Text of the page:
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Friedman votes for $1.8B housing bond bill

Cindy FriedmanFriedman

Sen. Cindy Friedman, Democrat of Arlington, joined her Senate colleagues Friday, March 29, in passing legislation aimed at financing the production and preservation of housing for low- and moderate-income residents.

"Housing prices have increased dramatically in recent years, resulting in a housing crisis that has impacted many working families in my district and throughout the Commonwealth," Friedman, a member of the Joint Committee on Labor and Workforce Development said in a March 29 news release. "By authorizing $1.8 billion in investments, we will be able to expand housing options for low and moderate-income residents and drive economic development in our communities."  

S.2368, An Act financing the production and preservation of housing for low and moderate income residents, is also referred to as the Housing Bond Bill. The bill is a result of a session-long collaboration between the Senate and House with a focus on preserving and producing the state's affordable-housing stock. 

The Housing Bond bill authorizes $1.8 billion in investments in the preservation and production of affordable housing across the Commonwealth.  

Despite other strong economic indicators, Massachusetts is in desperate need to further develop affordable housing, the release said. The housing shortage has placed the state in the bottom tier of housing affordability, and rents have risen to third highest in the nation, it said. Authorizations include:

$600 million for the modernization and redevelopment of the state’s public housing stock;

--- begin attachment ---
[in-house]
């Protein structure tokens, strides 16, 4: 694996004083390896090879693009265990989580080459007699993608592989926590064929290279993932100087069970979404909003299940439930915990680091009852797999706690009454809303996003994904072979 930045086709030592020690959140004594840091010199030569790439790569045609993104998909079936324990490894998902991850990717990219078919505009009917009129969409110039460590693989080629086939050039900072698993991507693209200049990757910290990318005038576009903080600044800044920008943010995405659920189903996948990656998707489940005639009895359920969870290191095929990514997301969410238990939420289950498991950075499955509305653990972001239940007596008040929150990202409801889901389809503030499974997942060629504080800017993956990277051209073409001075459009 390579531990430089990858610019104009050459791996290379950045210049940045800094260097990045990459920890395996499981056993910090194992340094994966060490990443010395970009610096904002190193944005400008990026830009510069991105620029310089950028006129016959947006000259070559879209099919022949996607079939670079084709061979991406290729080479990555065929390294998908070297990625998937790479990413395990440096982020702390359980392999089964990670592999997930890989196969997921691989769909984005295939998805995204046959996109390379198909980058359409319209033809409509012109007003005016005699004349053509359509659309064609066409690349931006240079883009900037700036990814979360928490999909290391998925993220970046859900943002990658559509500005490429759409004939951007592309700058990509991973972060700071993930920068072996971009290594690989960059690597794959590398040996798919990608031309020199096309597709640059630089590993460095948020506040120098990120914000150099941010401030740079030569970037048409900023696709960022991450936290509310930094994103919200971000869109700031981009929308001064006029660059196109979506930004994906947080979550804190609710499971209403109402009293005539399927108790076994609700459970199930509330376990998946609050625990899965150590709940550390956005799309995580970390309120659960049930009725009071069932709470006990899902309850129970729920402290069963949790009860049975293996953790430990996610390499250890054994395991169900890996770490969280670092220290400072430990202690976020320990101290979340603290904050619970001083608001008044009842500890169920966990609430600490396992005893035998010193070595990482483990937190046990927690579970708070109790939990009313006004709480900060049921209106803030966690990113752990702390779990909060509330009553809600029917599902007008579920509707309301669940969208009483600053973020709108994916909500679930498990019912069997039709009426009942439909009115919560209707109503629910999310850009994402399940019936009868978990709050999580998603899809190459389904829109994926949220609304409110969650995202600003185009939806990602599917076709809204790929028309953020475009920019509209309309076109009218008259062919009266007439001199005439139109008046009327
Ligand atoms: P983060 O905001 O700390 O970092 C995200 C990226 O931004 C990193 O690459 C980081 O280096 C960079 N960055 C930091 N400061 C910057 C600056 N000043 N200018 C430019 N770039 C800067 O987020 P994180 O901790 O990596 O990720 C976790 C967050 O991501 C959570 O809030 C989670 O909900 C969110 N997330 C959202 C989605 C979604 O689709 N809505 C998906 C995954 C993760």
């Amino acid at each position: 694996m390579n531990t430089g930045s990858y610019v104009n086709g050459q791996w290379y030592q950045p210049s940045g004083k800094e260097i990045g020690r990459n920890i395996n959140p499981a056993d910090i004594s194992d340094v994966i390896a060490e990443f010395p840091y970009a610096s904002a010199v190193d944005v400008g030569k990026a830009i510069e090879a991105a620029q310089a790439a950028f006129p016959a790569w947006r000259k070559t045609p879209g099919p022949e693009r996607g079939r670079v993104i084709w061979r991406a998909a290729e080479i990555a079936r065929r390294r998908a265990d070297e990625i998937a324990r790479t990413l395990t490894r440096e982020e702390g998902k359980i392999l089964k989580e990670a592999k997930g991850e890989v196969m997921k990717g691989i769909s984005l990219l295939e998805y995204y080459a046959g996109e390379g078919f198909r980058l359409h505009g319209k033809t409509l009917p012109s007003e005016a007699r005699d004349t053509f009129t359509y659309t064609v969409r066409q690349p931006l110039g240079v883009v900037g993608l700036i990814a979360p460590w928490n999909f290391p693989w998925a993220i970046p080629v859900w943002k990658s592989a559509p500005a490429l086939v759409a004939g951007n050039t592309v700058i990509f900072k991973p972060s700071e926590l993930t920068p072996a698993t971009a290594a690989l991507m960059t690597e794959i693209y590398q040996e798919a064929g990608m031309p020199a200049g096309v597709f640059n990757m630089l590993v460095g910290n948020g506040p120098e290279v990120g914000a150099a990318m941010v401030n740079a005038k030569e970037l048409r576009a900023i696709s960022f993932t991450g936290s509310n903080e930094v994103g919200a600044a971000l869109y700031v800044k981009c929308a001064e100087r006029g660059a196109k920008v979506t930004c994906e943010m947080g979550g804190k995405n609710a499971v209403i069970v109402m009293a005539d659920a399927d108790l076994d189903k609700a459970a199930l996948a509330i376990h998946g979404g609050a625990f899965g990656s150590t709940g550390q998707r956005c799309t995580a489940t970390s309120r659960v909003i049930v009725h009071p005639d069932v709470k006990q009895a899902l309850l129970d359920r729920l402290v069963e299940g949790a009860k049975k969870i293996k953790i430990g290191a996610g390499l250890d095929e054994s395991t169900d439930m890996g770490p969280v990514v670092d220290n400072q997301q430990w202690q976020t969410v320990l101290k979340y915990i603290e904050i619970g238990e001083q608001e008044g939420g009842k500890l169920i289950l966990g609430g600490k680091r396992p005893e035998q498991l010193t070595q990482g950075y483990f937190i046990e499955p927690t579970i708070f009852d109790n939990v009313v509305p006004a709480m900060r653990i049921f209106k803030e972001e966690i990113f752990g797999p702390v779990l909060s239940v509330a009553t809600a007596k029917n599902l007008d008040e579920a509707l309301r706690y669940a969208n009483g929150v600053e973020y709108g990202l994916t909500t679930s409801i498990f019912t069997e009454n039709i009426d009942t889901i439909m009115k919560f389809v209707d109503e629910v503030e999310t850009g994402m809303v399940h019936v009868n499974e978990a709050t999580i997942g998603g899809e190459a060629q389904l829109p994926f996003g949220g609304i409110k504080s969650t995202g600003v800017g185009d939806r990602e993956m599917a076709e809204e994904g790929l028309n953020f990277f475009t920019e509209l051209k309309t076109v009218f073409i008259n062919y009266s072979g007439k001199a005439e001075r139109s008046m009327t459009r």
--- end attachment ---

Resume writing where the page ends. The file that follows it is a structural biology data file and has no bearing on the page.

$400 million for the development and preservation of affordable and mixed income housing;

$125 million for the preservation and improvement of existing and expiring use affordable housing;

$100 million for the preservation and development of workforce housing;

$65 million  for community based housing for individuals living with mental illness or disabilities;

$60 million for home modification for elderly residents and those living with severe disabilities;

$50 million to incentivize smart growth production and transit oriented developments; and

$45 million for the capital investments in early education and out of school programs for low-income residents.

The bill also extends and expands tax credits dedicated to providing incentives for developing and modernizing the Commonwealth's housing stock.  

The bill will now be reconciled with a version passed by the House of Representatives. 

To continue tracking the bill, S.2368, please visit the Legislature’s website,

This news announcement was published Sunday, Feb. 18, 2018.

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